The Power of an Affiliation
I recently read an excellent article by Daniel Gulati entitled, “Be Proud of Your Accomplishments, Not Your Affiliations” and decided to write this post against his thesis that people should not focus on getting hired at prestigious companies or schools, but should instead focus on garnering accomplishments.
That argument sounds a bit too idealistic to me. Just like the phrase “your future depends on you, not your college”, it also assumes that every person is the next Bill Gates or Steve Jobs. One of the reasons why my generation has had a hard time fighting in this economy is because of the ideology that if we all try hard someday, we can become world-famous – that is simply not true! Gates and Jobs are truly one in a million and not every person is cut out to do what they have done. Most people have to do it the hard way: that is where the affiliation helps.
What does a prestigious affiliation do? It essentially gives a person more chances “at bat”. As any baseball fan knows, the more chances you have to bat, the higher your chance of striking out. In the same way, a prestigious affiliation gives a person more chances to interview and consequently land the “dream job” that most people want.
For an average person, this can make all the difference. Most people are not entrepreneurial or ground breakingly innovative (even if we somehow all got much smarter, most of us still wouldn’t be innovative because the “innovation curve” would just move to the right and so only those people, as it is now, at the very far right would get noticed) so the college or first job really makes a difference. For example, I come from a top 50 school that is not known outside of the engineering community and so traditionally prestigious non-engineering positions such as investment banking, financial analysis at the Big 4 Tech companies and management consulting (at Bain, McKinsey, etc) are not recruited for here.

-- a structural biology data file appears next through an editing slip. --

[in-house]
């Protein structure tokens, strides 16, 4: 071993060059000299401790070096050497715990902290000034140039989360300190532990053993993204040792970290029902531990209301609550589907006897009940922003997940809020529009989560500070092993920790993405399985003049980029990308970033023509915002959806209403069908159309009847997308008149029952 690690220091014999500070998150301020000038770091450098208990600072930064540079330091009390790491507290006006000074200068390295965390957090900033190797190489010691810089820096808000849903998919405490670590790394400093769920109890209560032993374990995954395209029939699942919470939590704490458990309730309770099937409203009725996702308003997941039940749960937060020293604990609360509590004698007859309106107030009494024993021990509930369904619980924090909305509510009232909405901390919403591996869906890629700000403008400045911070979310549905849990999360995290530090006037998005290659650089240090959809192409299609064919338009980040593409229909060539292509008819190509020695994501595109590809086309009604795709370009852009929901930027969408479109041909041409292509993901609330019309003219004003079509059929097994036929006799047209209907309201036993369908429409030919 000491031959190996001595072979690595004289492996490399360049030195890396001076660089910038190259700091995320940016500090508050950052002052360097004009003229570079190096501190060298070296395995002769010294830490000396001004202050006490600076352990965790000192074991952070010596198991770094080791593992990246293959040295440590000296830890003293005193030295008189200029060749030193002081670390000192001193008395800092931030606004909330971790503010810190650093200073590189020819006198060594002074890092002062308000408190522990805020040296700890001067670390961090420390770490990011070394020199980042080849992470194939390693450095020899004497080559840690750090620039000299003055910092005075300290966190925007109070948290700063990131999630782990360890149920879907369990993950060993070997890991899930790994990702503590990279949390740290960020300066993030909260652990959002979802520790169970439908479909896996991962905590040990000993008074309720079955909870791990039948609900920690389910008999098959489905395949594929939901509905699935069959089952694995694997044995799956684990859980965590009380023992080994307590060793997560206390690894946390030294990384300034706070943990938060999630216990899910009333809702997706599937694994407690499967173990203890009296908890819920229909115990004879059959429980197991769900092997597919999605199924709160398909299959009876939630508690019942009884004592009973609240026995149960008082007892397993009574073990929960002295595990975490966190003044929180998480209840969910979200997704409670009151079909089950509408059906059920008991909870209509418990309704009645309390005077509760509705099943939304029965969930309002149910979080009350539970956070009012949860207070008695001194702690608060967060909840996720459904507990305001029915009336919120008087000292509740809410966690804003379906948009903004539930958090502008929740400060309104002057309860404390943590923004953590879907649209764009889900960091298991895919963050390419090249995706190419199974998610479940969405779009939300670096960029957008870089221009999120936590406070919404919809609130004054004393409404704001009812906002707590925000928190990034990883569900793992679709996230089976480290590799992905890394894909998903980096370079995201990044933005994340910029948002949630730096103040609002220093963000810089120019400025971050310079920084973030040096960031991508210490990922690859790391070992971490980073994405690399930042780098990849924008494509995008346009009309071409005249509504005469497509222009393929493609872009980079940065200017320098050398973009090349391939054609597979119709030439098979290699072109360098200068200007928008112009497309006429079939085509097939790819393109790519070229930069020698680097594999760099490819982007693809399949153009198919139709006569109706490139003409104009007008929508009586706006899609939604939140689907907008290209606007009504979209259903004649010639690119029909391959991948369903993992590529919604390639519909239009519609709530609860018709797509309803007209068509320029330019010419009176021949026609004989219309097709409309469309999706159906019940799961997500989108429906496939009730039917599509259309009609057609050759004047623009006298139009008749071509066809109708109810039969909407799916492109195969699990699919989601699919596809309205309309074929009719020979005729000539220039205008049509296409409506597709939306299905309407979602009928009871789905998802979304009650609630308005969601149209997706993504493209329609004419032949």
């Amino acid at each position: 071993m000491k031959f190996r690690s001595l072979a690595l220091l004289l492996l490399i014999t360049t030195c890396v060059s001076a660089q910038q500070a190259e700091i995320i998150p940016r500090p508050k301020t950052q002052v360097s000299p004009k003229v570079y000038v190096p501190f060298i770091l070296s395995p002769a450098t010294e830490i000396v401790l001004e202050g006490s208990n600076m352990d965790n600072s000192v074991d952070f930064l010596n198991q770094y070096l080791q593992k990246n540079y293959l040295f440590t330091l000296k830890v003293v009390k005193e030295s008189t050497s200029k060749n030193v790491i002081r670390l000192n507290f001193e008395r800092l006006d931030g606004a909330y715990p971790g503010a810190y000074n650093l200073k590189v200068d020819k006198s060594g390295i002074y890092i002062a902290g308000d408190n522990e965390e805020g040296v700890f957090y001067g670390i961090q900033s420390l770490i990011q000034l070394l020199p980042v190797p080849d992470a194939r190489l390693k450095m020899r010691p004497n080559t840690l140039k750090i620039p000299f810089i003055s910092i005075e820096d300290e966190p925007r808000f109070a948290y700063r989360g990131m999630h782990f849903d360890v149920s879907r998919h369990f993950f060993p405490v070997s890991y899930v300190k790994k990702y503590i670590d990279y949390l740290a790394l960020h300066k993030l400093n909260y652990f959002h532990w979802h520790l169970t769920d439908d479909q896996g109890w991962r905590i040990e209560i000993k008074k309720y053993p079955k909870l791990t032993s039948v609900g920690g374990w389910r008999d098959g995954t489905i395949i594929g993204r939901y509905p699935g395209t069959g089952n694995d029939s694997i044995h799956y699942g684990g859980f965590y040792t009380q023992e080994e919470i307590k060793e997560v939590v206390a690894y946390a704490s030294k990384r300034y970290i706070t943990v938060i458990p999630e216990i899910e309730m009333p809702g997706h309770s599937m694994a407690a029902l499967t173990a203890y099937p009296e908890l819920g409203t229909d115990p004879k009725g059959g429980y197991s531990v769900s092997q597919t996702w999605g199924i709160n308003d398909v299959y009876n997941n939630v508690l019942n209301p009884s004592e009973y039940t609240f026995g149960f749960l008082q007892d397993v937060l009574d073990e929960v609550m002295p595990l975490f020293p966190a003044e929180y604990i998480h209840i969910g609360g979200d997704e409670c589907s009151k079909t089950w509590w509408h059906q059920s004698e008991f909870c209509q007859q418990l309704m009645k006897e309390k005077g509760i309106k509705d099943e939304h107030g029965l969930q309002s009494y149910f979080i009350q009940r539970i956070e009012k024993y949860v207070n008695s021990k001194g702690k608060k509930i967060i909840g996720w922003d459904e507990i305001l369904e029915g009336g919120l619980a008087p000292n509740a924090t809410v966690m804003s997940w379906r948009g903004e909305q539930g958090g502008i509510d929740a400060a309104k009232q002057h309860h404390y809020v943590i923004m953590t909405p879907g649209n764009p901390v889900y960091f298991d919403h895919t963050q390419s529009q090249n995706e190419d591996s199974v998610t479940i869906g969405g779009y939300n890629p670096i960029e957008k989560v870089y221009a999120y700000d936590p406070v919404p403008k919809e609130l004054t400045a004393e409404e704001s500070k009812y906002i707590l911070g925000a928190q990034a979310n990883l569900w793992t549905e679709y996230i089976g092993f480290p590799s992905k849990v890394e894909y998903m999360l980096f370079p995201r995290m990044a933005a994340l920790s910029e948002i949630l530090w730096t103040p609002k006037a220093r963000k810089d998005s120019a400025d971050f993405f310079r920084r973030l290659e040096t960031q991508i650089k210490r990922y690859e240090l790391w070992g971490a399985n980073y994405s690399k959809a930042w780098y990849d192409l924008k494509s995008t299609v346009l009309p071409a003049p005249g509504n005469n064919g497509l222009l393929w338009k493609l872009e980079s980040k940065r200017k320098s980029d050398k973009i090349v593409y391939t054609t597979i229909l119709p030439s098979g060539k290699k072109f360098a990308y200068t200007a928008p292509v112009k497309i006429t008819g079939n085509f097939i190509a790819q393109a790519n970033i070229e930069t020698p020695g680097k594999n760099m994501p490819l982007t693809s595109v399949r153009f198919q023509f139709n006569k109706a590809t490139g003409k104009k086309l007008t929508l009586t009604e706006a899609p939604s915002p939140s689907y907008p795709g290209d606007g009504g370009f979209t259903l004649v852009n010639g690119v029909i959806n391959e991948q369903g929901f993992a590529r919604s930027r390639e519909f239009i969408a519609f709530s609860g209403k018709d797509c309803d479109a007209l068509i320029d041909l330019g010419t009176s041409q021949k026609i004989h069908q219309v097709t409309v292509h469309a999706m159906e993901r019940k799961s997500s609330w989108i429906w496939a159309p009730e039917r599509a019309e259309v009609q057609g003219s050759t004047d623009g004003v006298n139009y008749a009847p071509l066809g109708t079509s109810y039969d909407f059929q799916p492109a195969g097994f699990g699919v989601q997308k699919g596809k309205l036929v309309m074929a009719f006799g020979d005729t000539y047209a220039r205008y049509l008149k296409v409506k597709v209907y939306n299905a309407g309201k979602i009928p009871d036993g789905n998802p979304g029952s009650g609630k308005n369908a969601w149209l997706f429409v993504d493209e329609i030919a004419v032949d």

Why? Because my school is not part of the non-engineering “pedigree”. The best students at my school are just as talented as the best students at any Ivy League school, but the Ivy Leaguers will have more chances to interview for positions than my classmates. In essence, the association helps the Ivy Leaguer to get more chances to hit the ball. For my classmates to even be noticed, they have to network like madmen (or women), fill out countless job applications and somehow stand out from the crowd – something that my friends from more prestigious universities really don’t have to subject themselves to. Yes it’s unfair, but that’s life.
In conclusion, the affiliation helps immensely because the average person at Harvard, Princeton, or Goldman Sachs will have quite a few more opportunities than the average person at my school or a traditionally less prestigious company. I am of course ignoring the possibility that the average person at an Ivy League school may also be smarter and more innovative than the average at my school because no study has been done on that. I also believe that, after a certain point, most people are equally talented hence I have decided to not include that as a factor.
I should point out however, that the author of the article went to Harvard Business School for his MBA.
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